Julia Stephenson: The Green Goddess
'I'm opposed to nuclear power. We haven't even scratched the surface of what solar, wind and wood can do
Thursday 17 January 2008
Those of us opposed to nuclear energy are often accused of longing to return to a dimly lit, Stone Age-style past. But I don't know any greens who want to live in a cave, indeed have never yet met this green yeti anti-progress person that the pro-nuclear lobby keeps talking about. Most of us just want to live within our means to ensure survival.
Personally I'm opposed to building nuclear power stations because they are dirty, dangerous, and expensive. Plus, we haven't even scratched the surface of what solar, wind and wood energy can do. Also, more emphasis must be put on reducing the energy we use in the first place. We could reduce emissions by more than 60 per cent without any loss in comfort or well-being.
We've become so accustomed to guzzling energy it's second nature. In high streets all over Britain shops keep their doors wide open no matter how arctic the conditions outside and position their heaters right by the door in a desperate bid to attract debt-ridden shoppers to buy more stuff they don't need. Supermarkets heat the aisles but then use vast amounts of energy to freeze their chiller cabinets, which are kept wide open. This profligacy is repeated in homes and offices worldwide. Our society has built itself on the belief that energy is a bottomless resource. And if we build nuclear power stations there will be no incentive for us to stop wasting energy.
At this point I must come clean and admit my own part in the energy crisis. I live on the top floor of a Victorian house which has, horrors, communal heating over which I have no control. My saintly neighbour Chuck runs the house and controls the temperature. He is from Arizona and favours tropical temperatures – I fear I could fry an egg on his floor. My requests to turn down the heating to a more British, string-saving temperature fall on deaf ears.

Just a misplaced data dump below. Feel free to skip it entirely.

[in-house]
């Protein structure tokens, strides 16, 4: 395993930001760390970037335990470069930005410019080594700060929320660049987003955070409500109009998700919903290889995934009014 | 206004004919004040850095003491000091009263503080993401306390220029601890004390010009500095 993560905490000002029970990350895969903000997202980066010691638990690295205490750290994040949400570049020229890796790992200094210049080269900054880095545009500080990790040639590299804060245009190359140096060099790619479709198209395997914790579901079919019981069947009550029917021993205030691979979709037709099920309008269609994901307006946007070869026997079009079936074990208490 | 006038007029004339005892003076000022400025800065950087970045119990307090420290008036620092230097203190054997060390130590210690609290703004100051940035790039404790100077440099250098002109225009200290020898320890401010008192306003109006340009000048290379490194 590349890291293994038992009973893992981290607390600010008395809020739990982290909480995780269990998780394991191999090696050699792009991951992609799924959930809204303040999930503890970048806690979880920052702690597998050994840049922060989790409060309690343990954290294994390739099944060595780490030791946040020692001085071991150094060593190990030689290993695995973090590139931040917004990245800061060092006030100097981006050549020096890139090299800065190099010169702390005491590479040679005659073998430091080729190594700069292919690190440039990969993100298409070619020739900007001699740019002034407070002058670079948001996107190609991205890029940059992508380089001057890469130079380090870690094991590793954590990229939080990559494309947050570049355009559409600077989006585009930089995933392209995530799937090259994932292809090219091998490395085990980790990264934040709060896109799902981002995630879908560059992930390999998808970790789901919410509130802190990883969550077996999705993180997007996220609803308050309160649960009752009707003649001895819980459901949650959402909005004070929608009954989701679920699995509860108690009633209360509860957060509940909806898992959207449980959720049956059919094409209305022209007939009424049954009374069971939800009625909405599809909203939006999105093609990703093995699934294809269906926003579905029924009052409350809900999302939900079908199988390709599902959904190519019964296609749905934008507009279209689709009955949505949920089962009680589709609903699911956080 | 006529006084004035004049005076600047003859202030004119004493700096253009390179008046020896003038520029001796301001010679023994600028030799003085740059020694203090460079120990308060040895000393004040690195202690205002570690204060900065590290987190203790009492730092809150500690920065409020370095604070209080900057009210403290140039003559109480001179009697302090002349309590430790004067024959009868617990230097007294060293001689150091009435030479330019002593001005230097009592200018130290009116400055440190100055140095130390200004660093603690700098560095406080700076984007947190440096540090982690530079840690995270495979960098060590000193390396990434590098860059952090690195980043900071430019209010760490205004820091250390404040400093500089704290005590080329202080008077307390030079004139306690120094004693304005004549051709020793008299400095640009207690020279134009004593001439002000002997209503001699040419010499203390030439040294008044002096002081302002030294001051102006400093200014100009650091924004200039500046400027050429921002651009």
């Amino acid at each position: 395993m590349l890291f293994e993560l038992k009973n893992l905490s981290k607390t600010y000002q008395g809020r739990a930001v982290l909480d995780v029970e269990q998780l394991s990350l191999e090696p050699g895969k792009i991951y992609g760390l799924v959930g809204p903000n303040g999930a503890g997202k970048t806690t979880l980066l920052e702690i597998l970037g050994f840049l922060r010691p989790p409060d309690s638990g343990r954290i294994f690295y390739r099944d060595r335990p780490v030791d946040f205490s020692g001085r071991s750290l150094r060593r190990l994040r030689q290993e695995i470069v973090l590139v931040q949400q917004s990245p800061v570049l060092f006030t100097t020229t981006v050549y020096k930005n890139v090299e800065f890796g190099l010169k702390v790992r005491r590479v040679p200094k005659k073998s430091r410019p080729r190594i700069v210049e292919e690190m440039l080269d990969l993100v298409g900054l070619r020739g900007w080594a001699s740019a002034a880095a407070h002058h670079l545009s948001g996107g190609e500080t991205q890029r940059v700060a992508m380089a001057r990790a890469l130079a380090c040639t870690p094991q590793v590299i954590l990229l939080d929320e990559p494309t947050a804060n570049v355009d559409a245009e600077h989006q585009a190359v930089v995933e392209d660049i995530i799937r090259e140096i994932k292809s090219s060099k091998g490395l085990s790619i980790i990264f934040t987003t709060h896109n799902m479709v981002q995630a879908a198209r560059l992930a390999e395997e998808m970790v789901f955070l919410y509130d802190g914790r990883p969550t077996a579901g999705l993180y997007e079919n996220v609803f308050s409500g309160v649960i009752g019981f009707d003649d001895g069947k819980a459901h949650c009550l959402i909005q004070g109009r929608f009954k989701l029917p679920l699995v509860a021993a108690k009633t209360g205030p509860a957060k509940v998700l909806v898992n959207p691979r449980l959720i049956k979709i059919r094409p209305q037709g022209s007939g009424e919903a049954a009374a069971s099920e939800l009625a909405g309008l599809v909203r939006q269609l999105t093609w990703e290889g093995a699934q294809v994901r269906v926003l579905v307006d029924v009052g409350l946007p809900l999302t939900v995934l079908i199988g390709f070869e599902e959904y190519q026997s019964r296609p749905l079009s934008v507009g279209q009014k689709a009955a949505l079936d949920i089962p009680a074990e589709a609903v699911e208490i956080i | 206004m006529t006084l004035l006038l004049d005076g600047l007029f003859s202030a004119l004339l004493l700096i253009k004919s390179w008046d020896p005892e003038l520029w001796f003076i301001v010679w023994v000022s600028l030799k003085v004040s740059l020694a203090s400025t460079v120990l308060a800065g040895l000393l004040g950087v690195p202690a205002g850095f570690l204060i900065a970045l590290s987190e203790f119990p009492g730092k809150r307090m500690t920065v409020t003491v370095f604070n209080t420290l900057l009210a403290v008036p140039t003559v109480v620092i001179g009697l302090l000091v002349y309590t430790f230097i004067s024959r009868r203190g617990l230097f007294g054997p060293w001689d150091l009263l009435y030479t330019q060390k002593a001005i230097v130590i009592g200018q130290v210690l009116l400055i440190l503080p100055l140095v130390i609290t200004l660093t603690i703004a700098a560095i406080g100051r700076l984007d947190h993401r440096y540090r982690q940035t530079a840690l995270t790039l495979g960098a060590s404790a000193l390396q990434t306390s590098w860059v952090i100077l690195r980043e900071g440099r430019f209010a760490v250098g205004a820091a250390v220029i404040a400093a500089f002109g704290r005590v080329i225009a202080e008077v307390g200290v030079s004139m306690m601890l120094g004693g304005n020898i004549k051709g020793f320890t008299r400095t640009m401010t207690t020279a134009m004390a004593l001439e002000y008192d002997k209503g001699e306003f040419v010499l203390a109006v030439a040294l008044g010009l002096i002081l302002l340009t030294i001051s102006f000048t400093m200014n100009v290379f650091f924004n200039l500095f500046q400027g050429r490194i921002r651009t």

You'd think I could turn my radiators off, but due to the complexities of our Victorian heating system I can only turn off half of them. My man with the spanner (aka "S") has tried but tells me the system must be "drained", which means all heating and water must be turned off for the entire house for a day. My neighbours will have a fit. Not only that but our knee-tremblingly handsome plumber, Bob, the only man in the world who understands the house plumbing and can do this terrible "draining", has just come back from his sumptuous holiday home in Tenerife and decided to become a fireman. I anticipate fires being lit by ladies all over Chelsea in a bid to stay in touch with Bob. Perhaps I should just burn our house down and start again. It would be a lot easier.
Still, I am determined to persevere and come spring will inveigle super-handy S into having a go. I can't fight nuclear energy unless I do my bit in reducing my energy needs. I must confess I am rather dreading the draining. But we must all do our bit.
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